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Five Wild-Card Scenario

Scenarios can be bounded by what is plausible, believable, or imaginable today in order to form a cohesive story about the future. In our study, we limited ourselves to the development of two scenarios, the Great Reset and Slowing but Growing, to focus on the key differences in projections. But, in thinking about the future of mobility, we do not want to miss any discontinuities that, in retrospect, might emerge as more important. In this chapter, we present a wild-card, or low-probability, scenario. Wild cards are designed to provoke thinking about unexpected events. These assume that certain events have broken with expected trends to move the world in an unanticipated direction. The underlying assumptions of this wild-card scenario originated from comments made at the economic workshop, in which we asked the experts what events might confound the projections they had just made.

The wild card is based on the possibility that China experiences a major debt crisis and ensuing economic stagnation, similar to the wild card we explored in the U.S. scenario project (Zmud, Ecola, et al., 2013).

Debt Comes Due

The central government tried to intervene to stave off the mounting debt ratio but instead precipitated a major financial crisis.

Overleveraging Sparked a Financial Crisis

It began with an effort to curtail lending by cities, whose indebtedness had reached USD 3 trillion by 2013 (Gough, 2013). The goal was to help deleverage the indebtedness of the economy, which had reached what most observers believed was a truly unsustainable level. However, instead of solving the debt problem, the government's actions caused a full-blown financial crisis. A midsize city failed to meet a deadline for a loan payment, and the central government stuck by its 2014 statement that it would not bail out any local governments that could not meet their financial obligations (Qi, 2014). Observers had interpreted this more as a warning than a firm policy, but the city missed a payment and waited to see what would transpire.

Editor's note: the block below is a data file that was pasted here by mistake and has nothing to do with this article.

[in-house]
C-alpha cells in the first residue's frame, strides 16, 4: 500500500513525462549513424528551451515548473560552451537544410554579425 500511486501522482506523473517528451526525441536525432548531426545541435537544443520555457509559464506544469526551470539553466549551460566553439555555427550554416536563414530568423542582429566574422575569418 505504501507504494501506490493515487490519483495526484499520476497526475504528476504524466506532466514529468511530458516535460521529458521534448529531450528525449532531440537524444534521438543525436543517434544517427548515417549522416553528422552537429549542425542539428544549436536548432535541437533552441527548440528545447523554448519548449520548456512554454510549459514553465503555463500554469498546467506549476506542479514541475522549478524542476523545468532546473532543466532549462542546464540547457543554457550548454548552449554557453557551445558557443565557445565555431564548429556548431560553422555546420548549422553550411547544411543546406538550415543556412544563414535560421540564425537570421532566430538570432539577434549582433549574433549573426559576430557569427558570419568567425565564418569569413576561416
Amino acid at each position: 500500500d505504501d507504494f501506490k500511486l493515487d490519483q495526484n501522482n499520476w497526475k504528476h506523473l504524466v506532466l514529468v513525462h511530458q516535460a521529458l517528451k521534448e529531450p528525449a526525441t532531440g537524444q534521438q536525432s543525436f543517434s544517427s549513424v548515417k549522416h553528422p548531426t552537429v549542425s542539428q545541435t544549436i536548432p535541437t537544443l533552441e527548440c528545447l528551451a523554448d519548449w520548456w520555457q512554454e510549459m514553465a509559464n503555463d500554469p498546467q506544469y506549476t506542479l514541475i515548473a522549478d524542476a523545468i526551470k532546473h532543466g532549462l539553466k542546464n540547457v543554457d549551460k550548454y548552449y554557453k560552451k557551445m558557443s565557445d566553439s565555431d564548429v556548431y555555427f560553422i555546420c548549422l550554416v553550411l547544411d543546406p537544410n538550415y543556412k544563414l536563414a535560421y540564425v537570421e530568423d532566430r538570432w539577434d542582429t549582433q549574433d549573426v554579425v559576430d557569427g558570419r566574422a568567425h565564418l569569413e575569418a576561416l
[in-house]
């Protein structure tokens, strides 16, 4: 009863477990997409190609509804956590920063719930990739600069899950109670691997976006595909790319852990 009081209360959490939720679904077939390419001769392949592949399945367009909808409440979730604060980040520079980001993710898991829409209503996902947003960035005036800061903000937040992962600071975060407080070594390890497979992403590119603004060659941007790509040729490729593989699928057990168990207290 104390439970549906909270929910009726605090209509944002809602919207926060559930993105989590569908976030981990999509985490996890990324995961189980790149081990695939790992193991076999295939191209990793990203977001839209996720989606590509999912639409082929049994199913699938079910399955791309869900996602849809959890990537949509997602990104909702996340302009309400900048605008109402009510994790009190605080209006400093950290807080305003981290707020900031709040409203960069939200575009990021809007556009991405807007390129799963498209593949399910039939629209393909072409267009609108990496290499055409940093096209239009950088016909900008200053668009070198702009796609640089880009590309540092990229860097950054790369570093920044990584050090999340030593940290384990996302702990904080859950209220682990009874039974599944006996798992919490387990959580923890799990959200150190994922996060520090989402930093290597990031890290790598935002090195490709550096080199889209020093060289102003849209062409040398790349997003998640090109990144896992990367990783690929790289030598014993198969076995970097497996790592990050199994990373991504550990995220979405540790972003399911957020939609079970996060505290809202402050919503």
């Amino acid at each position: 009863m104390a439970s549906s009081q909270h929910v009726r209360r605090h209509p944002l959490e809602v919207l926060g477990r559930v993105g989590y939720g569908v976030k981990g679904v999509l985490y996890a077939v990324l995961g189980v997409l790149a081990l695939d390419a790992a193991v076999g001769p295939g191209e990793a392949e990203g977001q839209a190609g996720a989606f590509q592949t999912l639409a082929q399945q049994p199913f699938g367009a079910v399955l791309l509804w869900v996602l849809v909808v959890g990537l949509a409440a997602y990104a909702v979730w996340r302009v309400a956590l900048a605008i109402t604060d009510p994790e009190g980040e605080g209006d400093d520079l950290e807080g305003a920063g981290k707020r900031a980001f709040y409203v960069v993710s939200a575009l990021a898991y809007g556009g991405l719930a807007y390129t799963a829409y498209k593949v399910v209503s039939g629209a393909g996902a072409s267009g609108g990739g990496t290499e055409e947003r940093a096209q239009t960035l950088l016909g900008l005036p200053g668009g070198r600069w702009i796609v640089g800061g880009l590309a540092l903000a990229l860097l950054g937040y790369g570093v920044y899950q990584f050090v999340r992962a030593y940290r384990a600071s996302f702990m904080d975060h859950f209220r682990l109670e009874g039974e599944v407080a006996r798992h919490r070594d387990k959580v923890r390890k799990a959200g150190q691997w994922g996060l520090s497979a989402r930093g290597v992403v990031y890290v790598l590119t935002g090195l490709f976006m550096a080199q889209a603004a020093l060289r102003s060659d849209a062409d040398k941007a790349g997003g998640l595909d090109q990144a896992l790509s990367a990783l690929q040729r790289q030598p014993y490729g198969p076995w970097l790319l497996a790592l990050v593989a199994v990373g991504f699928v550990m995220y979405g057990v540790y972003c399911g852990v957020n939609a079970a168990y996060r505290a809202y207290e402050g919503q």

It launched a wave of loan defaults, first by firms defaulting on loans made by the shadow-banking sector. With growth already slowing in the early 2010s, many firms were not generating enough profits to service their debts. Many firms were forced to go out of business when they could no longer hide their losses. The crisis revealed that many businesses had been taking out new loans to pay off old ones. Financially sound firms had to use profits to pay for debts rather than for expansion.

Many of these shadow bank-originated loans were short term, so they were coming due. At first, it seemed like the damage might be confined to the shadow-banking sector, but it was also revealed that, in many cases, banks were themselves setting up shadow entities to get around reserve requirements or limitations on loan recipients. The lack of transparency in the shadow-banking sector had been concealing interconnections between the state banks and shadow entities. As a consequence, state-bank balance sheets were not as strong as previously claimed.

Property values, which had already begun declining in 2014, continued falling, with two major effects. First, middle-class homeowners were furious that their main assets had lost value, and, in some cities, this expressed itself in the form of rancorous protests. Second, many of the shadow-banking loans were backed by property, so the collateral no longer covered the value of the loan. Even some state banks had exposure to the property market that was officially booked as some other type of exposure.

 
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